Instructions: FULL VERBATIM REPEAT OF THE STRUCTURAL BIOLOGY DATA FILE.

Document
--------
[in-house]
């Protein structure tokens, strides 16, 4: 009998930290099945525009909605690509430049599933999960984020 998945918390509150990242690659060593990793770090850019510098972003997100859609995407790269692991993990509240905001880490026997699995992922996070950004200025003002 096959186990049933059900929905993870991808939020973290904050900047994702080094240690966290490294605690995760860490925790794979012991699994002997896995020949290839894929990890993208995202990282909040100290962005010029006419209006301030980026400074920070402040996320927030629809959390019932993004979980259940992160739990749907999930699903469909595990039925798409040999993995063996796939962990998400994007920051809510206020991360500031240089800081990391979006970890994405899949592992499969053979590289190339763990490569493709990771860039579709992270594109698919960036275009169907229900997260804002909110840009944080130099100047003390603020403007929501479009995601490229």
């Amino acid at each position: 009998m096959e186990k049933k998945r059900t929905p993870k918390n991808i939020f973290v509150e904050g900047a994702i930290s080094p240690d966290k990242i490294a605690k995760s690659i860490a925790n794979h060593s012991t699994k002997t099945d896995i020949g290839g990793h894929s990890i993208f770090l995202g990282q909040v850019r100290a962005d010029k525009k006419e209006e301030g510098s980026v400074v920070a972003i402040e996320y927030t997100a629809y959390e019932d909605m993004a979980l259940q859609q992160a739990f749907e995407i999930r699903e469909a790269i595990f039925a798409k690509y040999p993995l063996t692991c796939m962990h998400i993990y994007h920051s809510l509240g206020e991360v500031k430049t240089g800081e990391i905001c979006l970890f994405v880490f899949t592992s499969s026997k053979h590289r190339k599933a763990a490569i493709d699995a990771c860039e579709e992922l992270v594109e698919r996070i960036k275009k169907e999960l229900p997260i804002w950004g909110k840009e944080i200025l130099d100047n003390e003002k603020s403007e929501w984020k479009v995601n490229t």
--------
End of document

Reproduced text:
[in-house]
């Protein structure tokens, strides 16, 4: 009998930290099945525009909605690509430049599933999960984020 998945918390509150990242690659060593990793770090850019510098972003997100859609995407790269692991993990509240905001880490026997699995992922996070950004200025003002 096959186990049933059900929905993870991808939020973290904050900047994702080094240690966290490294605690995760860490925790794979012991699994002997896995020949290839894929990890993208995202990282909040100290962005010029006419209006301030980026400074920070402040996320927030629809959390019932993004979980259940992160739990749907999930699903469909595990039925798409040999993995063996796939962990998400994007920051809510206020991360500031240089800081990391979006970890994405899949592992499969053979590289190339763990490569493709990771860039579709992270594109698919960036275009169907229900997260804002909110840009944080130099100047003390603020403007929501479009995601490229």
């Amino acid at each position: 009998m096959e186990k049933k998945r059900t929905p993870k918390n991808i939020f973290v509150e904050g900047a994702i930290s080094p240690d966290k990242i490294a605690k995760s690659i860490a925790n794979h060593s012991t699994k002997t099945d896995i020949g290839g990793h894929s990890i993208f770090l995202g990282q909040v850019r100290a962005d010029k525009k006419e209006e301030g510098s980026v400074v920070a972003i402040e996320y927030t997100a629809y959390e019932d909605m993004a979980l259940q859609q992160a739990f749907e995407i999930r699903e469909a790269i595990f039925a798409k690509y040999p993995l063996t692991c796939m962990h998400i993990y994007h920051s809510l509240g206020e991360v500031k430049t240089g800081e990391i905001c979006l970890f994405v880490f899949t592992s499969s026997k053979h590289r190339k599933a763990a490569i493709d699995a990771c860039e579709e992922l992270v594109e698919r996070i960036k275009k169907e999960l229900p997260i804002w950004g909110k840009e944080i200025l130099d100047n003390e003002k603020s403007e929501w984020k479009v995601n490229t």